UNB professor thinks faculty should never strike - Macleans.ca

UNB professor thinks faculty should never strike

Prof. Pettigrew on why walking the picket line is justified


Strike at St. FX (Clayton Blagdon)

Last week I received the disheartening news that conciliation talks between my faculty union and the Cape Breton University administration had ended without an agreement. Under Nova Scotia labour law, both sides will have to wait for the conciliator to file an official report, and then wait another two weeks before any job action can be taken. Everyone hopes for an agreement before a strike or lockout happens, but the prospect becomes more realistic as each day passes.

And if misery loves company, the good folks over at the University of New Brunswick should feel a bit better about things, since they too are staring down a possible labour conflict in the new year. Tis the season, apparently.

So I was intrigued to see this very courageous piece by UNB professor Leah Theriault, who vows not to support a strike, and even to cross the picket line if there is a strike.

Some of Theriault’s arguments speak specifically to the situation at UNB, but others relate to the notion of whether profs in general should ever strike, and so it deserves a more thorough hearing. Her arguments go something like this:

1.  Any “right” to strike (scare quotes hers) is outweighed by the responsibility of educators to educate. It is “unconscionable” for professors “refuse to educate” (regular quotes mine).

2. Strikes don’t do very much anyway. They don’t hurt the university because universities usually save money since they can stop paying their professors.

3. Strikes are not necessary. At St FX, a three-week strike ended in a modest compromise on salaries that could have been obtained through negotiation.

4. Strikes hurt students. This is particularly true for students in professional programs.

5. Strikes send the wrong message: that there is nothing special about classes.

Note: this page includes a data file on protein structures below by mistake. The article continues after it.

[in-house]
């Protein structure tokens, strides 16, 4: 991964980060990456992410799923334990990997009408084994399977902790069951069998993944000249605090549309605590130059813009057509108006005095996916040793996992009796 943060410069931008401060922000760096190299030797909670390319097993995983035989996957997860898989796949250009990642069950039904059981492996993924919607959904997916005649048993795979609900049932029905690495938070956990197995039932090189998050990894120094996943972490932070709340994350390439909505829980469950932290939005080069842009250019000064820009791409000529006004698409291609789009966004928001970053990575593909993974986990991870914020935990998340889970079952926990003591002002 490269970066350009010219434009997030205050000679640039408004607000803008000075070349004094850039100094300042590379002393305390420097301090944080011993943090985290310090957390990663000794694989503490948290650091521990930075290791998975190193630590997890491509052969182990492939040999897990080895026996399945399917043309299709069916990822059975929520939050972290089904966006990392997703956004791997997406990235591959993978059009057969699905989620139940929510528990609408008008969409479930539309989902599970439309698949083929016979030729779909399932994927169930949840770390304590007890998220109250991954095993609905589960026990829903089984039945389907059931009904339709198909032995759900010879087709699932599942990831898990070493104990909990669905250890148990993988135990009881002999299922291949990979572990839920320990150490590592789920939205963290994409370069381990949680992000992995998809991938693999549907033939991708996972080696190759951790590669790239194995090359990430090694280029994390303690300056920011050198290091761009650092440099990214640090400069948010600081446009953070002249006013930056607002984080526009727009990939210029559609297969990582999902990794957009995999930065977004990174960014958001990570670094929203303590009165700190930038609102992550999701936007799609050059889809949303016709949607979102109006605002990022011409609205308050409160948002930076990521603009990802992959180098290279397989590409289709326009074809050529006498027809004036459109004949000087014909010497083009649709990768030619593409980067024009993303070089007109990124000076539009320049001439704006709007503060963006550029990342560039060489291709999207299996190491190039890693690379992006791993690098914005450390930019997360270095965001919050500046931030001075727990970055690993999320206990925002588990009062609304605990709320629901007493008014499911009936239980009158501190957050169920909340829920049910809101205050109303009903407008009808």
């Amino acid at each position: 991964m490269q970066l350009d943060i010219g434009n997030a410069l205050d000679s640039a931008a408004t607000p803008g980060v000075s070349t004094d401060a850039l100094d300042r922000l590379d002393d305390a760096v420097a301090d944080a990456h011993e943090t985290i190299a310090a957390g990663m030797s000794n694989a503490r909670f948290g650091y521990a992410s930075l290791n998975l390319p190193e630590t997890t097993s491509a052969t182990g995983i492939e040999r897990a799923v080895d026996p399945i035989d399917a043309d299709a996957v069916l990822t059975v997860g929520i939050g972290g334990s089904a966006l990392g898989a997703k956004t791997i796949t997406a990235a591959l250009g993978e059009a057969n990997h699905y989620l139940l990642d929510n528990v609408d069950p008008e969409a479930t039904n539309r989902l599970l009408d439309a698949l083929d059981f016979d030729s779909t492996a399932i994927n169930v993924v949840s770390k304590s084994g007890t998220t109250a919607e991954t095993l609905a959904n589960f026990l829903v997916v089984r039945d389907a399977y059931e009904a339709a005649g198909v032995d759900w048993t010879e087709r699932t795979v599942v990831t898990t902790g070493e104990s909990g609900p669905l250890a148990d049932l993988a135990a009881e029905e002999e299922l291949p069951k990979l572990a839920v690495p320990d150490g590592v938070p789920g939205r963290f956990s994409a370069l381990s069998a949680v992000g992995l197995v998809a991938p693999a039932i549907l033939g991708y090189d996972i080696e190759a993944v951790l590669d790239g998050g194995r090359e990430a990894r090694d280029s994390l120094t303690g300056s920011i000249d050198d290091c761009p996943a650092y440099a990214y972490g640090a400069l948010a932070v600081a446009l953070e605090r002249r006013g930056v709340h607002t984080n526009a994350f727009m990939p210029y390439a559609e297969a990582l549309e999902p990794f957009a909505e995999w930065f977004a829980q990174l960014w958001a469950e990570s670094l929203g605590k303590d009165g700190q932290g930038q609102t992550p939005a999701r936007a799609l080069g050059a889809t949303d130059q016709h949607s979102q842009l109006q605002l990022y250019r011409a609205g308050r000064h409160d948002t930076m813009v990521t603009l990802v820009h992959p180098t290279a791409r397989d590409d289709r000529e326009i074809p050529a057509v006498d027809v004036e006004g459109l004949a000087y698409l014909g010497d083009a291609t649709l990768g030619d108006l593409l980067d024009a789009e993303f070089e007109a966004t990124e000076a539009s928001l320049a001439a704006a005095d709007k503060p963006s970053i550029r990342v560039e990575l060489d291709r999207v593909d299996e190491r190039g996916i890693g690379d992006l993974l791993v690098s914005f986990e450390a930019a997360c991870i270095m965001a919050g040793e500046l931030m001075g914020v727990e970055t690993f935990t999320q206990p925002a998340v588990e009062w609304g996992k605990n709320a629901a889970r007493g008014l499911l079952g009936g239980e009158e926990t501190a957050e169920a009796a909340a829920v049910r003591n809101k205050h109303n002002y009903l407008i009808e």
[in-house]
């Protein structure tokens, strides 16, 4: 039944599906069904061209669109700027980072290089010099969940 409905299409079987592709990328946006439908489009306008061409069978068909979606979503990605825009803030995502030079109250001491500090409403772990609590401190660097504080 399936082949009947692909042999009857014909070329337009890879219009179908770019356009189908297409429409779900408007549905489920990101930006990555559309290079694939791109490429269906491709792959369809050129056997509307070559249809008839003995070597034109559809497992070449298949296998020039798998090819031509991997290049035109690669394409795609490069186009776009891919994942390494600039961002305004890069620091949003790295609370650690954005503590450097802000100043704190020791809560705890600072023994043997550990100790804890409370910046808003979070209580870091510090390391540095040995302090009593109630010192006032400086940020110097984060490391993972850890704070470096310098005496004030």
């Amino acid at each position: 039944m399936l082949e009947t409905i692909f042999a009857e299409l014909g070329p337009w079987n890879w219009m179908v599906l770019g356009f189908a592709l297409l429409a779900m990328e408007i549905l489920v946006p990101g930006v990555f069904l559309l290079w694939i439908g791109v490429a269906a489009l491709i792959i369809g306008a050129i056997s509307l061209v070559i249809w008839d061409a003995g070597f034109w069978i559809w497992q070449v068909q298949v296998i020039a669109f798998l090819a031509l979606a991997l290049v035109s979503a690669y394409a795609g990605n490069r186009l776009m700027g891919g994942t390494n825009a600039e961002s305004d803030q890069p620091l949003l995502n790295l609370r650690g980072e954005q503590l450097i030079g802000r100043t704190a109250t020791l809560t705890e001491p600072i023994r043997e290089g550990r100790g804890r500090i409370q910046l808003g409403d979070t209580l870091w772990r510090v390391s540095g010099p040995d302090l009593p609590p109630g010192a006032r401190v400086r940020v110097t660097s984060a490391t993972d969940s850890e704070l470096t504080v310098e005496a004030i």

Let’s take each of these points in turn.

1. First, it is dangerous to dismiss any rights. Indeed the notion of legal rights was hard won over centuries and is a treasure of western civilization. In this case, the right is a particularly important one. The ability for employees to withdraw their labour and to do so with legal protections was a major victory for ordinary people and it came relatively recently. In Cape Breton, and elsewhere, people died for it. Moreover, though I too take education very seriously, I can’t see a good argument why educators should somehow be exempt from the normal rules of labour negotiations. Heart surgeons maybe—because there is an immediate threat to life—but if it is unconscionable for me to stop teaching, is it similarly unthinkable for a high school teacher to do so? For a nurse to strike? A pilot? Any job could be declared sacred and above job action but that is circular reasoning. Theriault effectively argues that professors shouldn’t strike because they shouldn’t strike.

2. Not all strikes accomplish much, but some do. The last strike at my own institution resulted in a collective agreement that improved, in a wide variety of ways, how the university was run. It introduced new rules for tenure and promotion, new rules for hiring, and a host of other changes that brought CBU up to date with the practices at most Canadian universities.